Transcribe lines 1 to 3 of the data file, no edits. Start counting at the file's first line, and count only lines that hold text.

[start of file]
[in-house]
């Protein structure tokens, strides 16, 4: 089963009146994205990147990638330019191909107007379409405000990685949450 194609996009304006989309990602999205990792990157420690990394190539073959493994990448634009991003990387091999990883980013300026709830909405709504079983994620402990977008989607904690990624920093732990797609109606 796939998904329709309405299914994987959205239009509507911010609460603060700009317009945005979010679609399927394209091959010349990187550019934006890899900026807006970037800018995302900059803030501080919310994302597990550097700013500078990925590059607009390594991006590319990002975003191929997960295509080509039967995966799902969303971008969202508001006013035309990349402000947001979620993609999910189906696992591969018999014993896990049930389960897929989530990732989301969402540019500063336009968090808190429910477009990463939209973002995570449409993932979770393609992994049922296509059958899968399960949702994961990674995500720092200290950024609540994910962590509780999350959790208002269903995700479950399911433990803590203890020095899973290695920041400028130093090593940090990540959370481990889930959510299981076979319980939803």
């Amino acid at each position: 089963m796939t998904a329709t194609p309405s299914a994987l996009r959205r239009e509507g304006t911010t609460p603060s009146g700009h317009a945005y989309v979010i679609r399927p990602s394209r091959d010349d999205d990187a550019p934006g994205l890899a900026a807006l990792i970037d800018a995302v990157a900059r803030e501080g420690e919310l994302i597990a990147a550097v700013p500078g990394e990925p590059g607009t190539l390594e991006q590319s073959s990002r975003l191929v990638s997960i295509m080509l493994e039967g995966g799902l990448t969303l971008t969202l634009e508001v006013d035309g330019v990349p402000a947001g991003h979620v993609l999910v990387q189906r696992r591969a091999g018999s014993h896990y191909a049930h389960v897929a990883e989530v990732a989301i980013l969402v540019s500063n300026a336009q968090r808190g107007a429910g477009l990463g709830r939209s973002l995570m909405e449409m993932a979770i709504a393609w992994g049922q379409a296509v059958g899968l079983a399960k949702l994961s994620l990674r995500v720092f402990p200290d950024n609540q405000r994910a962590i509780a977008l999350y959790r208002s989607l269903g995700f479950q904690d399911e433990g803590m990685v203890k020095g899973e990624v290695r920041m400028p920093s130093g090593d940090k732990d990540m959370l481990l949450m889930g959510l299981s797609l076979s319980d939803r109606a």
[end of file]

[in-house]
């Protein structure tokens, strides 16, 4: 089963009146994205990147990638330019191909107007379409405000990685949450 194609996009304006989309990602999205990792990157420690990394190539073959493994990448634009991003990387091999990883980013300026709830909405709504079983994620402990977008989607904690990624920093732990797609109606 796939998904329709309405299914994987959205239009509507911010609460603060700009317009945005979010679609399927394209091959010349990187550019934006890899900026807006970037800018995302900059803030501080919310994302597990550097700013500078990925590059607009390594991006590319990002975003191929997960295509080509039967995966799902969303971008969202508001006013035309990349402000947001979620993609999910189906696992591969018999014993896990049930389960897929989530990732989301969402540019500063336009968090808190429910477009990463939209973002995570449409993932979770393609992994049922296509059958899968399960949702994961990674995500720092200290950024609540994910962590509780999350959790208002269903995700479950399911433990803590203890020095899973290695920041400028130093090593940090990540959370481990889930959510299981076979319980939803």
């Amino acid at each position: 089963m796939t998904a329709t194609p309405s299914a994987l996009r959205r239009e509507g304006t911010t609460p603060s009146g700009h317009a945005y989309v979010i679609r399927p990602s394209r091959d010349d999205d990187a550019p934006g994205l890899a900026a807006l990792i970037d800018a995302v990157a900059r803030e501080g420690e919310l994302i597990a990147a550097v700013p500078g990394e990925p590059g607009t190539l390594e991006q590319s073959s990002r975003l191929v990638s997960i295509m080509l493994e039967g995966g799902l990448t969303l971008t969202l634009e508001v006013d035309g330019v990349p402000a947001g991003h979620v993609l999910v990387q189906r696992r591969a091999g018999s014993h896990y191909a049930h389960v897929a990883e989530v990732a989301i980013l969402v540019s500063n300026a336009q968090r808190g107007a429910g477009l990463g709830r939209s973002l995570m909405e449409m993932a979770i709504a393609w992994g049922q379409a296509v059958g899968l079983a399960k949702l994961s994620l990674r995500v720092f402990p200290d950024n609540q405000r994910a962590i509780a977008l999350y959790r208002s989607l269903g995700f479950q904690d399911e433990g803590m990685v203890k020095g899973e990624v290695r920041m400028p920093s130093g090593d940090k732990d990540m959370l481990l949450m889930g959510l299981s797609l076979s319980d939803r109606a």